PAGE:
Haunted by the hell of the trenches

The historian Christopher Clark has written of the ‘raw modernity’ of the summer crisis of 1914 which led to the First World War. A terrorist incident, taking place at a time when empires are in decline and new powers rising – that is something everybody can understand.

The World Today
1 minute READ

Alan Philps

Former Editor, The World Today, Communications and Publishing

In our cover story, James de Waal examines another enduring political link across the century: the blame game for the poor prosecution of war. In the aftermath of the Great War, it was the generals who were derided as ‘donkeys’. In the era of Iraq and Afghanistan, it is the politicians who are pilloried. So far British generals, enjoying higher standing with the public and press than the politicians, have had an easy ride, but that may not last.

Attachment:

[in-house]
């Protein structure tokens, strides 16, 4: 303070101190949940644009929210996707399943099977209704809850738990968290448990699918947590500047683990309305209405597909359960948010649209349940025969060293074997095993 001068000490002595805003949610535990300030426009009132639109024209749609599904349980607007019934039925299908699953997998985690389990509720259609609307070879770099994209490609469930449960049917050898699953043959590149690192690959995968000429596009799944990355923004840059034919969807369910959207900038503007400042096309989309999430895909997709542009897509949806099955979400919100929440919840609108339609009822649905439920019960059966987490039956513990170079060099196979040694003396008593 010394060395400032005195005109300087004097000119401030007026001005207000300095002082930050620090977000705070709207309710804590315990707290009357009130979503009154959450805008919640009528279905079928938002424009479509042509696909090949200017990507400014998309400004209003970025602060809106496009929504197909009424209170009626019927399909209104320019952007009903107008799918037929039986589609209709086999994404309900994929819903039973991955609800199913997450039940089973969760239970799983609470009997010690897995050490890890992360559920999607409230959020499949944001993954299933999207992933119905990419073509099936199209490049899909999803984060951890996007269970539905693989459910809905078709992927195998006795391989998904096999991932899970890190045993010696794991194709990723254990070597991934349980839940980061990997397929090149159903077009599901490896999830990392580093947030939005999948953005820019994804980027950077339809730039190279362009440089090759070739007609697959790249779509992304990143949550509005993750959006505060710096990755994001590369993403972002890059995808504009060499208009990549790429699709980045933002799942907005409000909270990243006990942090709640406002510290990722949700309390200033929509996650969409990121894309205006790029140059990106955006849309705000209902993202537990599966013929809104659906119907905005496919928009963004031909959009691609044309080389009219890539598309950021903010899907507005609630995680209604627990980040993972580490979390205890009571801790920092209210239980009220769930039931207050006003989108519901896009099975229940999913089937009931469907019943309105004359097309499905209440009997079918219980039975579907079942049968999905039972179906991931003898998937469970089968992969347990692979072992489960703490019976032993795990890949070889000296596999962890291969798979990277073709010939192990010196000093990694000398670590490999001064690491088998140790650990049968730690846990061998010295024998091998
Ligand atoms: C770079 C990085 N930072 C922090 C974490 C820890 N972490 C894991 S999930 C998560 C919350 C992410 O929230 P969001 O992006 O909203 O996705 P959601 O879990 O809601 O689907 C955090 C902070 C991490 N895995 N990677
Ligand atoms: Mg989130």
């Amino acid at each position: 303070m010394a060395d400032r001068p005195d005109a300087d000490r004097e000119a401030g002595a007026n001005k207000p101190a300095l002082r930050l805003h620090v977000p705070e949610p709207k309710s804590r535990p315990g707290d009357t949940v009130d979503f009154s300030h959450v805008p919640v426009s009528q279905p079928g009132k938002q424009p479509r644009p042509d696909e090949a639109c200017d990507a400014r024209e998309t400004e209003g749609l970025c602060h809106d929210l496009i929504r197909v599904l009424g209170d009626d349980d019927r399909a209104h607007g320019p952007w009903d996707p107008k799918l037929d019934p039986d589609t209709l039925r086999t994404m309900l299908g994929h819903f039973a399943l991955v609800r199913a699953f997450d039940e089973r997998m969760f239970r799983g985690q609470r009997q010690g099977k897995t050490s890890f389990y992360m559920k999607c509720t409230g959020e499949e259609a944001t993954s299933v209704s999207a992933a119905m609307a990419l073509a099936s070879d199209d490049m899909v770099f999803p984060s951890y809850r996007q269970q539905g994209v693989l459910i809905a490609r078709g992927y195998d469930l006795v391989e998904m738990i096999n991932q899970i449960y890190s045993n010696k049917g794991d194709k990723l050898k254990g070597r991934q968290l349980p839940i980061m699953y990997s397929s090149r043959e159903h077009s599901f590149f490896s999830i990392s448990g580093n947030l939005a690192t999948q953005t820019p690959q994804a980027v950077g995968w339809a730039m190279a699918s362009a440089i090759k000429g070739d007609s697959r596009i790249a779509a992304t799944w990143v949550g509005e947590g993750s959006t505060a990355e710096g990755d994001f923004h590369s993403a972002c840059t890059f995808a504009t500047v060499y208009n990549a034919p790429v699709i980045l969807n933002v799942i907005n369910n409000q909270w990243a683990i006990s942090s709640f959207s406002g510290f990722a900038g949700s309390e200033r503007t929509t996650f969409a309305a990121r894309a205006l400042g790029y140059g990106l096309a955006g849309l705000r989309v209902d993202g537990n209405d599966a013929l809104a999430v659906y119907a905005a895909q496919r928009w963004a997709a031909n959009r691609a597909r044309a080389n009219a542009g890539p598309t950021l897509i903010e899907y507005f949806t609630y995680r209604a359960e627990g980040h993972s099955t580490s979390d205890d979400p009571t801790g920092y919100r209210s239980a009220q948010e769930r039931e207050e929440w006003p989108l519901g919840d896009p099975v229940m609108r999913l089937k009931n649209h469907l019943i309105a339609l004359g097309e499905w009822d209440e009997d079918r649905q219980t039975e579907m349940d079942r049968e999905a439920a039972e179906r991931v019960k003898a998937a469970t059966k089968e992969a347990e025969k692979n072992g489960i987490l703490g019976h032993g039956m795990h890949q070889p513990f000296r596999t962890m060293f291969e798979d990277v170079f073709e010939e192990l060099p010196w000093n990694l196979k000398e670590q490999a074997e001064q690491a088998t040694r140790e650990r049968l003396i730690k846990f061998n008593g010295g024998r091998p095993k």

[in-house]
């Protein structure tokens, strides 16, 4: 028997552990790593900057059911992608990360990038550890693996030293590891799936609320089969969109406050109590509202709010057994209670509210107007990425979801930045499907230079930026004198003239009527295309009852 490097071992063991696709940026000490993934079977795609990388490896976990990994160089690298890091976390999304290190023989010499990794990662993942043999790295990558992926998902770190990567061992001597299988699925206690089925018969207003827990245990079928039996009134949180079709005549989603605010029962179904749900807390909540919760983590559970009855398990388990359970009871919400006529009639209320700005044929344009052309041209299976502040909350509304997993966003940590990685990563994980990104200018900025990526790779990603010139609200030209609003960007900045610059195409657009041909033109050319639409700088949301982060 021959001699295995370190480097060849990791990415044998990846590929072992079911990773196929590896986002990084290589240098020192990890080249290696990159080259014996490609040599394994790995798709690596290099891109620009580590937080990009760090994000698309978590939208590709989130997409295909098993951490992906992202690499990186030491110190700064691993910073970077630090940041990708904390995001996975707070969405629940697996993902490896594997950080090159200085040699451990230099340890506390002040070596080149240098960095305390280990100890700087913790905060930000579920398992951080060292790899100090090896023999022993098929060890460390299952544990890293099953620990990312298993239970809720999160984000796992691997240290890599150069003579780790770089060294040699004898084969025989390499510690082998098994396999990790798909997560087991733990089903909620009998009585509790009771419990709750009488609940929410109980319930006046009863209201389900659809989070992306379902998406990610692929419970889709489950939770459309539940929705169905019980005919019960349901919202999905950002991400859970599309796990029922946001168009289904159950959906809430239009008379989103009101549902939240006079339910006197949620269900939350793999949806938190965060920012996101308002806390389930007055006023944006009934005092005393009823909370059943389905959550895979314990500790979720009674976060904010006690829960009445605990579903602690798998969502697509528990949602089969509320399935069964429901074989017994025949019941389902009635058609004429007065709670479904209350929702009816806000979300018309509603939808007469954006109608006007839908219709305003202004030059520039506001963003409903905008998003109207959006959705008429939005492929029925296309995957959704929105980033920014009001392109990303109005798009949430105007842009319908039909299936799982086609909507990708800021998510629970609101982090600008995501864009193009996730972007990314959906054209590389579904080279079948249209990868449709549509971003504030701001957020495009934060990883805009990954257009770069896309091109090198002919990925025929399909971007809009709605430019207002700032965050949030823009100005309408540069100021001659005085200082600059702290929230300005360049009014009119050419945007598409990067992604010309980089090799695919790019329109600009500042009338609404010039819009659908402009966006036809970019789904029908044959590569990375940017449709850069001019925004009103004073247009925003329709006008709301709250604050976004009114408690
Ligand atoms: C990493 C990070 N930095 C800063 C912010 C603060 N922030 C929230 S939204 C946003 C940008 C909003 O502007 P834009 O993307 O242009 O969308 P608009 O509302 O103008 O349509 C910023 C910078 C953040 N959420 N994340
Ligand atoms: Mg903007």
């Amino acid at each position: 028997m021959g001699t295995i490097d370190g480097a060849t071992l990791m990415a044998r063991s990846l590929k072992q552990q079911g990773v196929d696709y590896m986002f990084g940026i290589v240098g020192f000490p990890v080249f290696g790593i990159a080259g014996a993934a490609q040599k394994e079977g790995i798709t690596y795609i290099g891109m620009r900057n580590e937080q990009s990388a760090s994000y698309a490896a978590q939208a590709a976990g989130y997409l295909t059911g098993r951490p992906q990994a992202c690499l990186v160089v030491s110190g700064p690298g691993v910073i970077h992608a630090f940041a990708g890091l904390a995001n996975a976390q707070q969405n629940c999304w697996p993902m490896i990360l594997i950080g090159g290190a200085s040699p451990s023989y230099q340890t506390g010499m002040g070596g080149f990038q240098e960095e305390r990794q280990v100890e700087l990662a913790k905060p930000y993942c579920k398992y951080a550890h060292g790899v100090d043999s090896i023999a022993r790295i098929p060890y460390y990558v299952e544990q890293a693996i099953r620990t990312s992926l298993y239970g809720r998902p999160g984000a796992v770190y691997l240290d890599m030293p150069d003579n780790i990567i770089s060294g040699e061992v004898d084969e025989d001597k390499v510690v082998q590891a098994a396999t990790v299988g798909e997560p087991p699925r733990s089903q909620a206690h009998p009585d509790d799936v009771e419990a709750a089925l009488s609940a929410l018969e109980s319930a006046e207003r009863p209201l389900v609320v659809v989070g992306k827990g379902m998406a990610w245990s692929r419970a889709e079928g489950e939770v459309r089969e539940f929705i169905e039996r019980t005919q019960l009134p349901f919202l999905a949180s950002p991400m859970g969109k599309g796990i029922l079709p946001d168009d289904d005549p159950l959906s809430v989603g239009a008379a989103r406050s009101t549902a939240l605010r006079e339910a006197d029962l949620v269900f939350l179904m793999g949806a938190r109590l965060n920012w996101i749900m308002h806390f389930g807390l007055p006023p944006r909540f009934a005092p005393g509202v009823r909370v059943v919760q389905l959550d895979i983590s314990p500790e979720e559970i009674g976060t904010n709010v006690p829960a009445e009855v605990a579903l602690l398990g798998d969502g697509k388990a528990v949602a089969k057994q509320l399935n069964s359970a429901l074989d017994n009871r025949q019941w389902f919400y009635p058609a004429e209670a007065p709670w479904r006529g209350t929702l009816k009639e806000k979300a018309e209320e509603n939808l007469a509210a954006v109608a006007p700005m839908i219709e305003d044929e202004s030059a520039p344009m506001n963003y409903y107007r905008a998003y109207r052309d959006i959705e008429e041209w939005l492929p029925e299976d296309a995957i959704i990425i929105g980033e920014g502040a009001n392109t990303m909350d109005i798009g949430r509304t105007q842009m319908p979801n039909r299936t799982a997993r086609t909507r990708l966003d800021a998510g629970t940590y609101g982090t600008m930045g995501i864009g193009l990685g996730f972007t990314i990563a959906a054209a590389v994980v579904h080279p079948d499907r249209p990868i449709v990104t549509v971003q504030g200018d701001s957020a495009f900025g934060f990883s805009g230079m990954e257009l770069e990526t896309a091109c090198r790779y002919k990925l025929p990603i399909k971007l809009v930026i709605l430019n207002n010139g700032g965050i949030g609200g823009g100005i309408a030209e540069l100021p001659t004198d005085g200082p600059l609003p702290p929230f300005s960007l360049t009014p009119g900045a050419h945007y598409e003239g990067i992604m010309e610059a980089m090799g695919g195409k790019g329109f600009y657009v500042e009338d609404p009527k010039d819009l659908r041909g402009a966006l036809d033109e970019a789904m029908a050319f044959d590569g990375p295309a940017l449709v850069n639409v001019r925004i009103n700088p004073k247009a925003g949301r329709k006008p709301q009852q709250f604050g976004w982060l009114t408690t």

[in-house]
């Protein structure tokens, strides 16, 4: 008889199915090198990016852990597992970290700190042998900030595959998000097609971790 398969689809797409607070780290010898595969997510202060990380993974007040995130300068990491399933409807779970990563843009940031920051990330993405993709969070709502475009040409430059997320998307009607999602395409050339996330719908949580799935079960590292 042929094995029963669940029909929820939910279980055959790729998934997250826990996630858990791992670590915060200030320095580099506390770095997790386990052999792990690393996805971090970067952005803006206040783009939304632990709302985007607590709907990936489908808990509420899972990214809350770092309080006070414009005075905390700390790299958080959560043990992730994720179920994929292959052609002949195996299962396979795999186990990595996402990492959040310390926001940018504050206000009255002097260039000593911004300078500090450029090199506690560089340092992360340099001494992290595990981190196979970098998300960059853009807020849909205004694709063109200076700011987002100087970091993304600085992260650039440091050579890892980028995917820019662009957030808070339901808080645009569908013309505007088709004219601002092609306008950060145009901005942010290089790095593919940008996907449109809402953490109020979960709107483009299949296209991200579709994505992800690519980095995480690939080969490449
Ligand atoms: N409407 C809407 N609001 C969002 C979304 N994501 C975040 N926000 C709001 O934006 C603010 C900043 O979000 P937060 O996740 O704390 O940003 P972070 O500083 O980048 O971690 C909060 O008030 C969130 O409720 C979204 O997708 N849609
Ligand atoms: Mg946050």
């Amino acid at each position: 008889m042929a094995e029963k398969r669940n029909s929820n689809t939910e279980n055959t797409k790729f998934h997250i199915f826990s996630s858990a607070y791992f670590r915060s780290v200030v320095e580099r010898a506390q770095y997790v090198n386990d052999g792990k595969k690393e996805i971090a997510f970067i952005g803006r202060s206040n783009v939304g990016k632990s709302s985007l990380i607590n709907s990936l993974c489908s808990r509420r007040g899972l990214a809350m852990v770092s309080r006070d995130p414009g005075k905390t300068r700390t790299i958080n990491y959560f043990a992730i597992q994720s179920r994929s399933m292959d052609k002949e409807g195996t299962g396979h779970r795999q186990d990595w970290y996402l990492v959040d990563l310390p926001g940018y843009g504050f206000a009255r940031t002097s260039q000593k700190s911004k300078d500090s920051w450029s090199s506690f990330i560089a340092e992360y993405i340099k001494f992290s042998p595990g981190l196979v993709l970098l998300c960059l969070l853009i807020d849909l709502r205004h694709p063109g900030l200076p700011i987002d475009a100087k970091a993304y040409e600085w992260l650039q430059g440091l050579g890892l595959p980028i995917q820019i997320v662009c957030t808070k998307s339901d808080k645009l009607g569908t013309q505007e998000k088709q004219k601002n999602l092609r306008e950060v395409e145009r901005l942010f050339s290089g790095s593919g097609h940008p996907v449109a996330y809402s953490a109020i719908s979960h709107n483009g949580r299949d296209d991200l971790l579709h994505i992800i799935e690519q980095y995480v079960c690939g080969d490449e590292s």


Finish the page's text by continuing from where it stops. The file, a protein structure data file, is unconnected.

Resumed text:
Nicholas Bird, a Great War ‘swot’ since the 1960s, looks at why people are still drawn to the battle elds of the Somme. There are many good reasons – and some spurious ones.

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